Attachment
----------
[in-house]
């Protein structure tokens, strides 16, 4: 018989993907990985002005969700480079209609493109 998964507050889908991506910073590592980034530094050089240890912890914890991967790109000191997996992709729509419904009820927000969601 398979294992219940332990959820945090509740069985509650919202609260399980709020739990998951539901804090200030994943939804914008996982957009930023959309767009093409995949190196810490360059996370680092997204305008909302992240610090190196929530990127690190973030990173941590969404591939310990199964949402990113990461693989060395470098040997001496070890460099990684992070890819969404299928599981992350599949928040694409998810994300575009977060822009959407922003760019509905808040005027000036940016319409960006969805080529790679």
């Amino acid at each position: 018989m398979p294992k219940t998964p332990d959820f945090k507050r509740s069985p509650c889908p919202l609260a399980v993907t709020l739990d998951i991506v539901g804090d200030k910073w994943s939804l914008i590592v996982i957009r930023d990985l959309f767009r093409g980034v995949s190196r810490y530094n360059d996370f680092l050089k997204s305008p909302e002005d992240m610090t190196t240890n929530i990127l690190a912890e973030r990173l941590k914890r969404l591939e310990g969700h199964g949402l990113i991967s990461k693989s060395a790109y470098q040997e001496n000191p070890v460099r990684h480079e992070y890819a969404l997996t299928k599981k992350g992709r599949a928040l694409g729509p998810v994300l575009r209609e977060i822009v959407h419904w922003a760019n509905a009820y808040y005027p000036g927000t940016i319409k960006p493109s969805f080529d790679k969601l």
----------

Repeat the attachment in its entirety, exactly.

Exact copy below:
[in-house]
């Protein structure tokens, strides 16, 4: 018989993907990985002005969700480079209609493109 998964507050889908991506910073590592980034530094050089240890912890914890991967790109000191997996992709729509419904009820927000969601 398979294992219940332990959820945090509740069985509650919202609260399980709020739990998951539901804090200030994943939804914008996982957009930023959309767009093409995949190196810490360059996370680092997204305008909302992240610090190196929530990127690190973030990173941590969404591939310990199964949402990113990461693989060395470098040997001496070890460099990684992070890819969404299928599981992350599949928040694409998810994300575009977060822009959407922003760019509905808040005027000036940016319409960006969805080529790679």
């Amino acid at each position: 018989m398979p294992k219940t998964p332990d959820f945090k507050r509740s069985p509650c889908p919202l609260a399980v993907t709020l739990d998951i991506v539901g804090d200030k910073w994943s939804l914008i590592v996982i957009r930023d990985l959309f767009r093409g980034v995949s190196r810490y530094n360059d996370f680092l050089k997204s305008p909302e002005d992240m610090t190196t240890n929530i990127l690190a912890e973030r990173l941590k914890r969404l591939e310990g969700h199964g949402l990113i991967s990461k693989s060395a790109y470098q040997e001496n000191p070890v460099r990684h480079e992070y890819a969404l997996t299928k599981k992350g992709r599949a928040l694409g729509p998810v994300l575009r209609e977060i822009v959407h419904w922003a760019n509905a009820y808040y005027p000036g927000t940016i319409k960006p493109s969805f080529d790679k969601l």